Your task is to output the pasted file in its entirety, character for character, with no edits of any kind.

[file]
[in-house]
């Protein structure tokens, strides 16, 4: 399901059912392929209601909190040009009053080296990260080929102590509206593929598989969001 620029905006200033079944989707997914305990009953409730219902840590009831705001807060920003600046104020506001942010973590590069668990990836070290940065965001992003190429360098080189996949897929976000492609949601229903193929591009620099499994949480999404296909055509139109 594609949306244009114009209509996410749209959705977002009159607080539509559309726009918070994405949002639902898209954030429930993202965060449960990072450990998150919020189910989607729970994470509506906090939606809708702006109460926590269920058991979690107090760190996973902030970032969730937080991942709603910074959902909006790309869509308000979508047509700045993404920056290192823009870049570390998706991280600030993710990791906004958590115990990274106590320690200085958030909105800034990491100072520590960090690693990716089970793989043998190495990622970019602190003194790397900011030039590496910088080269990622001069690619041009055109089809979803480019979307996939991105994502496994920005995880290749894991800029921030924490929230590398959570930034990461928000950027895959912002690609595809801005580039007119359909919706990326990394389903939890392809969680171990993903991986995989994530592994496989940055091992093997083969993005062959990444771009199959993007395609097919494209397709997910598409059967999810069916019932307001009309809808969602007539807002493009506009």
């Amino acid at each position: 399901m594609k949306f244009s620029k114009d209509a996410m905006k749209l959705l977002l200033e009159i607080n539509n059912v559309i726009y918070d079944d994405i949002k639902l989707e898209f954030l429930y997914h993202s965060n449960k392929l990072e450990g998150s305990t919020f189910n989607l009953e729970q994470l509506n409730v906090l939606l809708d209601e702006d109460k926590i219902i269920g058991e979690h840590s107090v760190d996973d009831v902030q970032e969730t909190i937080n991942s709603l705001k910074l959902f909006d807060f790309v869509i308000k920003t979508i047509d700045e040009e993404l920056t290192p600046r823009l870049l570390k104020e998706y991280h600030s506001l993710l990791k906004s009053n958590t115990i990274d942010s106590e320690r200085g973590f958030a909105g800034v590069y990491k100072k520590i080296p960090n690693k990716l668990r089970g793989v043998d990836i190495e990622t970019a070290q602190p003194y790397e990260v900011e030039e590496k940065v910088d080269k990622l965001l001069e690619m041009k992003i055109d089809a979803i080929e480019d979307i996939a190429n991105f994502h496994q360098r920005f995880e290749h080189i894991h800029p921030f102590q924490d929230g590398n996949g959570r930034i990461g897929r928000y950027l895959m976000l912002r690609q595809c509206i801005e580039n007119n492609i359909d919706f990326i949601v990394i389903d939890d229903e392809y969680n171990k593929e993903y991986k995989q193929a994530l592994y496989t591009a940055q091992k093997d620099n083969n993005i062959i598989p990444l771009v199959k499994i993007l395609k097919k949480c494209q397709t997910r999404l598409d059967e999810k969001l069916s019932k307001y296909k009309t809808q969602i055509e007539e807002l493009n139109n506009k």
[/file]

[in-house]
């Protein structure tokens, strides 16, 4: 399901059912392929209601909190040009009053080296990260080929102590509206593929598989969001 620029905006200033079944989707997914305990009953409730219902840590009831705001807060920003600046104020506001942010973590590069668990990836070290940065965001992003190429360098080189996949897929976000492609949601229903193929591009620099499994949480999404296909055509139109 594609949306244009114009209509996410749209959705977002009159607080539509559309726009918070994405949002639902898209954030429930993202965060449960990072450990998150919020189910989607729970994470509506906090939606809708702006109460926590269920058991979690107090760190996973902030970032969730937080991942709603910074959902909006790309869509308000979508047509700045993404920056290192823009870049570390998706991280600030993710990791906004958590115990990274106590320690200085958030909105800034990491100072520590960090690693990716089970793989043998190495990622970019602190003194790397900011030039590496910088080269990622001069690619041009055109089809979803480019979307996939991105994502496994920005995880290749894991800029921030924490929230590398959570930034990461928000950027895959912002690609595809801005580039007119359909919706990326990394389903939890392809969680171990993903991986995989994530592994496989940055091992093997083969993005062959990444771009199959993007395609097919494209397709997910598409059967999810069916019932307001009309809808969602007539807002493009506009």
């Amino acid at each position: 399901m594609k949306f244009s620029k114009d209509a996410m905006k749209l959705l977002l200033e009159i607080n539509n059912v559309i726009y918070d079944d994405i949002k639902l989707e898209f954030l429930y997914h993202s965060n449960k392929l990072e450990g998150s305990t919020f189910n989607l009953e729970q994470l509506n409730v906090l939606l809708d209601e702006d109460k926590i219902i269920g058991e979690h840590s107090v760190d996973d009831v902030q970032e969730t909190i937080n991942s709603l705001k910074l959902f909006d807060f790309v869509i308000k920003t979508i047509d700045e040009e993404l920056t290192p600046r823009l870049l570390k104020e998706y991280h600030s506001l993710l990791k906004s009053n958590t115990i990274d942010s106590e320690r200085g973590f958030a909105g800034v590069y990491k100072k520590i080296p960090n690693k990716l668990r089970g793989v043998d990836i190495e990622t970019a070290q602190p003194y790397e990260v900011e030039e590496k940065v910088d080269k990622l965001l001069e690619m041009k992003i055109d089809a979803i080929e480019d979307i996939a190429n991105f994502h496994q360098r920005f995880e290749h080189i894991h800029p921030f102590q924490d929230g590398n996949g959570r930034i990461g897929r928000y950027l895959m976000l912002r690609q595809c509206i801005e580039n007119n492609i359909d919706f990326i949601v990394i389903d939890d229903e392809y969680n171990k593929e993903y991986k995989q193929a994530l592994y496989t591009a940055q091992k093997d620099n083969n993005i062959i598989p990444l771009v199959k499994i993007l395609k097919k949480c494209q397709t997910r999404l598409d059967e999810k969001l069916s019932k307001y296909k009309t809808q969602i055509e007539e807002l493009n139109n506009k």